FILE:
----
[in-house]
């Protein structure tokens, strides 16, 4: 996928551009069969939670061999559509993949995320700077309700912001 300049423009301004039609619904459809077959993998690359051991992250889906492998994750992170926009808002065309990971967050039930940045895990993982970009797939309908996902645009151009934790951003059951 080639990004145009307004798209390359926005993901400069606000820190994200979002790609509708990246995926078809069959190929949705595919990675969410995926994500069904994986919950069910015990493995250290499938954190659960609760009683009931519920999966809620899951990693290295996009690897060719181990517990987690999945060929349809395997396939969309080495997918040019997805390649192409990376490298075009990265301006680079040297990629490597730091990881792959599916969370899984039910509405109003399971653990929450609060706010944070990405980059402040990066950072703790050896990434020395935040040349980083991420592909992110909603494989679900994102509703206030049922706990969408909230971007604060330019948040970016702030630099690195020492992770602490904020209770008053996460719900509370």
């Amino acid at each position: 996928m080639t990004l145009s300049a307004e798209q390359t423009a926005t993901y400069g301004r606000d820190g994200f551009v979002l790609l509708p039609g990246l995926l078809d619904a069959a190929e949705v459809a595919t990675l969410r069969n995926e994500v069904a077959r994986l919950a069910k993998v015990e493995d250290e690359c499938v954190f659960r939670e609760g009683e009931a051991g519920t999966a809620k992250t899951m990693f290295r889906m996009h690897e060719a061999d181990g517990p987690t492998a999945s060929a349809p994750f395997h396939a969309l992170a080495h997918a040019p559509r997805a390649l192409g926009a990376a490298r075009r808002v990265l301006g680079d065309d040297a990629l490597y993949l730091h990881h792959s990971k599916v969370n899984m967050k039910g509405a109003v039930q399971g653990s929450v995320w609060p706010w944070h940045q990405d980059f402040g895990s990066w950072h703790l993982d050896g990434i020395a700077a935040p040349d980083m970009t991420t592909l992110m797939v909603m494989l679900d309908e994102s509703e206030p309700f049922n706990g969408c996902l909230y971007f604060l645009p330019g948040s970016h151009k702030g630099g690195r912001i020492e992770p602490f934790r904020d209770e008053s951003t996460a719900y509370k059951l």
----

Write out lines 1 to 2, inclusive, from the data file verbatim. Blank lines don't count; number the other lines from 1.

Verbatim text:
[in-house]
């Protein structure tokens, strides 16, 4: 996928551009069969939670061999559509993949995320700077309700912001 300049423009301004039609619904459809077959993998690359051991992250889906492998994750992170926009808002065309990971967050039930940045895990993982970009797939309908996902645009151009934790951003059951 080639990004145009307004798209390359926005993901400069606000820190994200979002790609509708990246995926078809069959190929949705595919990675969410995926994500069904994986919950069910015990493995250290499938954190659960609760009683009931519920999966809620899951990693290295996009690897060719181990517990987690999945060929349809395997396939969309080495997918040019997805390649192409990376490298075009990265301006680079040297990629490597730091990881792959599916969370899984039910509405109003399971653990929450609060706010944070990405980059402040990066950072703790050896990434020395935040040349980083991420592909992110909603494989679900994102509703206030049922706990969408909230971007604060330019948040970016702030630099690195020492992770602490904020209770008053996460719900509370």